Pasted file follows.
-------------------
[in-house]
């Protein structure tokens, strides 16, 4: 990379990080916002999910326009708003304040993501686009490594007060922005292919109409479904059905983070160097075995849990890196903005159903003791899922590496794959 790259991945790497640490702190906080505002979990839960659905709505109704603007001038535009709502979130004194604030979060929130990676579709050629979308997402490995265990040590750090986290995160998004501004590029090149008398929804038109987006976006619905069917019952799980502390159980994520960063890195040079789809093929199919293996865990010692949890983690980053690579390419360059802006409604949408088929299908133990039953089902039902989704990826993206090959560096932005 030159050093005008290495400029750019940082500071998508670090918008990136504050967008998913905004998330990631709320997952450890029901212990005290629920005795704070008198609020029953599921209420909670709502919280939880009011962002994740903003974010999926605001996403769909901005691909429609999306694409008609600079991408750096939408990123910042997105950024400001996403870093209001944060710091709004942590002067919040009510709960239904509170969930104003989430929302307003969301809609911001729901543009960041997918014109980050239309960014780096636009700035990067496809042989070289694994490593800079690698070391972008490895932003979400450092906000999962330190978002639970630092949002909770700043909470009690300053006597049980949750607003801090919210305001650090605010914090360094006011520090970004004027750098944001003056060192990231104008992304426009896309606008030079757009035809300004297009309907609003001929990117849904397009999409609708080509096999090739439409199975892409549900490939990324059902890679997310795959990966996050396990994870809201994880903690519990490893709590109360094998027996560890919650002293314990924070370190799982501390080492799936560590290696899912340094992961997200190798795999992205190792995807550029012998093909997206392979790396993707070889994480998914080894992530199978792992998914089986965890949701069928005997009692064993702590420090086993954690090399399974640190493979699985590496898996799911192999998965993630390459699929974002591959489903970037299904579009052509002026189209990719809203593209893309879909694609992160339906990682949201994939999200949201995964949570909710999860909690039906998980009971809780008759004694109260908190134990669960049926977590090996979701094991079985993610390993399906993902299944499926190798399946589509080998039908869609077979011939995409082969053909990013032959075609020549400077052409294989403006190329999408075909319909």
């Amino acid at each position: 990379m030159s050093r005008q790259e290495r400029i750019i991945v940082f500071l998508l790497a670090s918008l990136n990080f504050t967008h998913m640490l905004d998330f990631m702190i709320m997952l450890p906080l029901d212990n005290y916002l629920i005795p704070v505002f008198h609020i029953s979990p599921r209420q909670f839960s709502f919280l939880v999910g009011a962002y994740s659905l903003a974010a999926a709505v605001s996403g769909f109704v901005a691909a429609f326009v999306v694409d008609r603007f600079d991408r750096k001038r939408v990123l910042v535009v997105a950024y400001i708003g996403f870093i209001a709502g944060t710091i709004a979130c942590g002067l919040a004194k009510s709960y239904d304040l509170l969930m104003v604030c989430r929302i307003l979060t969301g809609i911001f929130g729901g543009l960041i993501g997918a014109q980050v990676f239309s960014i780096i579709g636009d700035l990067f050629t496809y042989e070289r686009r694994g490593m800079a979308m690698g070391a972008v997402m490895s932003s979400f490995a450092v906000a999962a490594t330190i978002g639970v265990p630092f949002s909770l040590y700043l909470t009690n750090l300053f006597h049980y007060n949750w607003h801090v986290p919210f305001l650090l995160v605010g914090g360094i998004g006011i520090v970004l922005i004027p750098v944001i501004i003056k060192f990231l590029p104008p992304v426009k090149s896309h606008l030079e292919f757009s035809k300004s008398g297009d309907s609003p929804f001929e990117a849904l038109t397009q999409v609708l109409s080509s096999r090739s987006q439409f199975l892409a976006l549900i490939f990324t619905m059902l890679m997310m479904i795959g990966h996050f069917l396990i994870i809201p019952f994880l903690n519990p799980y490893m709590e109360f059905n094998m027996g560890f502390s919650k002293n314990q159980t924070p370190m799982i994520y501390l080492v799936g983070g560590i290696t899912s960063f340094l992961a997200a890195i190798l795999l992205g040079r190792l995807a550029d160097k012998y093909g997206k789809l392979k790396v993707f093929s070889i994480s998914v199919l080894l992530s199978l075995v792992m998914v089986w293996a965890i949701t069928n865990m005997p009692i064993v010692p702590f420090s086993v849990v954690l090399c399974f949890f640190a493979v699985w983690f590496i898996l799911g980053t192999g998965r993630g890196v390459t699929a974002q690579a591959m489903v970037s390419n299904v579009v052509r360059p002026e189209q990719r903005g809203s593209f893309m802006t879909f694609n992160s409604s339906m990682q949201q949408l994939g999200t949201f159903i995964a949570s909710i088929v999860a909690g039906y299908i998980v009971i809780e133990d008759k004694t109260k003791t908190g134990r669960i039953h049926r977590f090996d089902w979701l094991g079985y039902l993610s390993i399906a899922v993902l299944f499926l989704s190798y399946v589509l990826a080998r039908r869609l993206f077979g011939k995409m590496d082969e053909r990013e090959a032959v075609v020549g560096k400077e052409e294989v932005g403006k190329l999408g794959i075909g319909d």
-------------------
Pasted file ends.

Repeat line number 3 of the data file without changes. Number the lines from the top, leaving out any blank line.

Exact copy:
């Amino acid at each position: 990379m030159s050093r005008q790259e290495r400029i750019i991945v940082f500071l998508l790497a670090s918008l990136n990080f504050t967008h998913m640490l905004d998330f990631m702190i709320m997952l450890p906080l029901d212990n005290y916002l629920i005795p704070v505002f008198h609020i029953s979990p599921r209420q909670f839960s709502f919280l939880v999910g009011a962002y994740s659905l903003a974010a999926a709505v605001s996403g769909f109704v901005a691909a429609f326009v999306v694409d008609r603007f600079d991408r750096k001038r939408v990123l910042v535009v997105a950024y400001i708003g996403f870093i209001a709502g944060t710091i709004a979130c942590g002067l919040a004194k009510s709960y239904d304040l509170l969930m104003v604030c989430r929302i307003l979060t969301g809609i911001f929130g729901g543009l960041i993501g997918a014109q980050v990676f239309s960014i780096i579709g636009d700035l990067f050629t496809y042989e070289r686009r694994g490593m800079a979308m690698g070391a972008v997402m490895s932003s979400f490995a450092v906000a999962a490594t330190i978002g639970v265990p630092f949002s909770l040590y700043l909470t009690n750090l300053f006597h049980y007060n949750w607003h801090v986290p919210f305001l650090l995160v605010g914090g360094i998004g006011i520090v970004l922005i004027p750098v944001i501004i003056k060192f990231l590029p104008p992304v426009k090149s896309h606008l030079e292919f757009s035809k300004s008398g297009d309907s609003p929804f001929e990117a849904l038109t397009q999409v609708l109409s080509s096999r090739s987006q439409f199975l892409a976006l549900i490939f990324t619905m059902l890679m997310m479904i795959g990966h996050f069917l396990i994870i809201p019952f994880l903690n519990p799980y490893m709590e109360f059905n094998m027996g560890f502390s919650k002293n314990q159980t924070p370190m799982i994520y501390l080492v799936g983070g560590i290696t899912s960063f340094l992961a997200a890195i190798l795999l992205g040079r190792l995807a550029d160097k012998y093909g997206k789809l392979k790396v993707f093929s070889i994480s998914v199919l080894l992530s199978l075995v792992m998914v089986w293996a965890i949701t069928n865990m005997p009692i064993v010692p702590f420090s086993v849990v954690l090399c399974f949890f640190a493979v699985w983690f590496i898996l799911g980053t192999g998965r993630g890196v390459t699929a974002q690579a591959m489903v970037s390419n299904v579009v052509r360059p002026e189209q990719r903005g809203s593209f893309m802006t879909f694609n992160s409604s339906m990682q949201q949408l994939g999200t949201f159903i995964a949570s909710i088929v999860a909690g039906y299908i998980v009971i809780e133990d008759k004694t109260k003791t908190g134990r669960i039953h049926r977590f090996d089902w979701l094991g079985y039902l993610s390993i399906a899922v993902l299944f499926l989704s190798y399946v589509l990826a080998r039908r869609l993206f077979g011939k995409m590496d082969e053909r990013e090959a032959v075609v020549g560096k400077e052409e294989v932005g403006k190329l999408g794959i075909g319909d």